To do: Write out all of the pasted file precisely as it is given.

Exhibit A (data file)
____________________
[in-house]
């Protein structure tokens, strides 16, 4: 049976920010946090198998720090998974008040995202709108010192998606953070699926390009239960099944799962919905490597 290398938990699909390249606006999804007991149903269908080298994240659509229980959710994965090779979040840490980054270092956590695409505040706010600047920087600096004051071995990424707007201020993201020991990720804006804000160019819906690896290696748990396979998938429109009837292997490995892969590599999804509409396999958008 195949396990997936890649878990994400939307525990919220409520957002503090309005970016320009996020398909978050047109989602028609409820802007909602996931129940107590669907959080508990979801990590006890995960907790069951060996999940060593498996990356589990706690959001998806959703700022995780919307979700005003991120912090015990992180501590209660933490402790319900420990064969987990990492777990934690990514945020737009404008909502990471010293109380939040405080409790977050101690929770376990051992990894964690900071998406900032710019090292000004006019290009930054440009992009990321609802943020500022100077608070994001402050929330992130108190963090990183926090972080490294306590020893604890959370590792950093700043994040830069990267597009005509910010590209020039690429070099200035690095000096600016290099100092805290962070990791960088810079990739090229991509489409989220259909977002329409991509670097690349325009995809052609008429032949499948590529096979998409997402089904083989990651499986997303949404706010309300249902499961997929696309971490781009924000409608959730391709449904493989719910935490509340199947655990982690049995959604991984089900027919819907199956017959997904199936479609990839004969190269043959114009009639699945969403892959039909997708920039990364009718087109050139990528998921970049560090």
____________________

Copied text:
[in-house]
């Protein structure tokens, strides 16, 4: 049976920010946090198998720090998974008040995202709108010192998606953070699926390009239960099944799962919905490597 290398938990699909390249606006999804007991149903269908080298994240659509229980959710994965090779979040840490980054270092956590695409505040706010600047920087600096004051071995990424707007201020993201020991990720804006804000160019819906690896290696748990396979998938429109009837292997490995892969590599999804509409396999958008 195949396990997936890649878990994400939307525990919220409520957002503090309005970016320009996020398909978050047109989602028609409820802007909602996931129940107590669907959080508990979801990590006890995960907790069951060996999940060593498996990356589990706690959001998806959703700022995780919307979700005003991120912090015990992180501590209660933490402790319900420990064969987990990492777990934690990514945020737009404008909502990471010293109380939040405080409790977050101690929770376990051992990894964690900071998406900032710019090292000004006019290009930054440009992009990321609802943020500022100077608070994001402050929330992130108190963090990183926090972080490294306590020893604890959370590792950093700043994040830069990267597009005509910010590209020039690429070099200035690095000096600016290099100092805290962070990791960088810079990739090229991509489409989220259909977002329409991509670097690349325009995809052609008429032949499948590529096979998409997402089904083989990651499986997303949404706010309300249902499961997929696309971490781009924000409608959730391709449904493989719910935490509340199947655990982690049995959604991984089900027919819907199956017959997904199936479609990839004969190269043959114009009639699945969403892959039909997708920039990364009718087109050139990528998921970049560090």